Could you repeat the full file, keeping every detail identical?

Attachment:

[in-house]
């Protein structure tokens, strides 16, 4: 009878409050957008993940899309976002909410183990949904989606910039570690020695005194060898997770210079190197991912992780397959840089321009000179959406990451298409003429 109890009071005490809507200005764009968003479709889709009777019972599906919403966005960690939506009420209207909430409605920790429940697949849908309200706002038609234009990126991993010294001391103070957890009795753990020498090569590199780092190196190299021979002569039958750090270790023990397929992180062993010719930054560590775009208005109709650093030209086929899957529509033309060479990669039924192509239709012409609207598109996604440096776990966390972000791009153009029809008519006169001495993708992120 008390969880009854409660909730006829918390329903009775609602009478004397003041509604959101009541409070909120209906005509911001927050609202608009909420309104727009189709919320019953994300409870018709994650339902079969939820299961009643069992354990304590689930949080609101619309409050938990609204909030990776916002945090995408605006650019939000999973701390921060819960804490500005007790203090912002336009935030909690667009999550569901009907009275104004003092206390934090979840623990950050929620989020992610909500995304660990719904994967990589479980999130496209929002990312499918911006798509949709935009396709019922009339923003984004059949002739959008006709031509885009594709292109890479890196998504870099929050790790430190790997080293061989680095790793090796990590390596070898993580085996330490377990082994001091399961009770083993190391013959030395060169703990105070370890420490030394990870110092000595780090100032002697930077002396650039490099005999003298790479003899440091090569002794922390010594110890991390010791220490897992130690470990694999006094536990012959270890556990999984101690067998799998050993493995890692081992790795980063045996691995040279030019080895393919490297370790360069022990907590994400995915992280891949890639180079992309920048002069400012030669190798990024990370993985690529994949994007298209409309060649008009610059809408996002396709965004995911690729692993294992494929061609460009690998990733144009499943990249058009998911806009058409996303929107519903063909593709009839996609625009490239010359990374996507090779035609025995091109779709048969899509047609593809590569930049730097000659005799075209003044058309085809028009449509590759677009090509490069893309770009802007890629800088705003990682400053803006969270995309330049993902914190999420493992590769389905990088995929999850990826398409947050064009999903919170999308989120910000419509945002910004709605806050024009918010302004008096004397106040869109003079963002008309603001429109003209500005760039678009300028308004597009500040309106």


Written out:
[in-house]
């Protein structure tokens, strides 16, 4: 009878409050957008993940899309976002909410183990949904989606910039570690020695005194060898997770210079190197991912992780397959840089321009000179959406990451298409003429 109890009071005490809507200005764009968003479709889709009777019972599906919403966005960690939506009420209207909430409605920790429940697949849908309200706002038609234009990126991993010294001391103070957890009795753990020498090569590199780092190196190299021979002569039958750090270790023990397929992180062993010719930054560590775009208005109709650093030209086929899957529509033309060479990669039924192509239709012409609207598109996604440096776990966390972000791009153009029809008519006169001495993708992120 008390969880009854409660909730006829918390329903009775609602009478004397003041509604959101009541409070909120209906005509911001927050609202608009909420309104727009189709919320019953994300409870018709994650339902079969939820299961009643069992354990304590689930949080609101619309409050938990609204909030990776916002945090995408605006650019939000999973701390921060819960804490500005007790203090912002336009935030909690667009999550569901009907009275104004003092206390934090979840623990950050929620989020992610909500995304660990719904994967990589479980999130496209929002990312499918911006798509949709935009396709019922009339923003984004059949002739959008006709031509885009594709292109890479890196998504870099929050790790430190790997080293061989680095790793090796990590390596070898993580085996330490377990082994001091399961009770083993190391013959030395060169703990105070370890420490030394990870110092000595780090100032002697930077002396650039490099005999003298790479003899440091090569002794922390010594110890991390010791220490897992130690470990694999006094536990012959270890556990999984101690067998799998050993493995890692081992790795980063045996691995040279030019080895393919490297370790360069022990907590994400995915992280891949890639180079992309920048002069400012030669190798990024990370993985690529994949994007298209409309060649008009610059809408996002396709965004995911690729692993294992494929061609460009690998990733144009499943990249058009998911806009058409996303929107519903063909593709009839996609625009490239010359990374996507090779035609025995091109779709048969899509047609593809590569930049730097000659005799075209003044058309085809028009449509590759677009090509490069893309770009802007890629800088705003990682400053803006969270995309330049993902914190999420493992590769389905990088995929999850990826398409947050064009999903919170999308989120910000419509945002910004709605806050024009918010302004008096004397106040869109003079963002008309603001429109003209500005760039678009300028308004597009500040309106």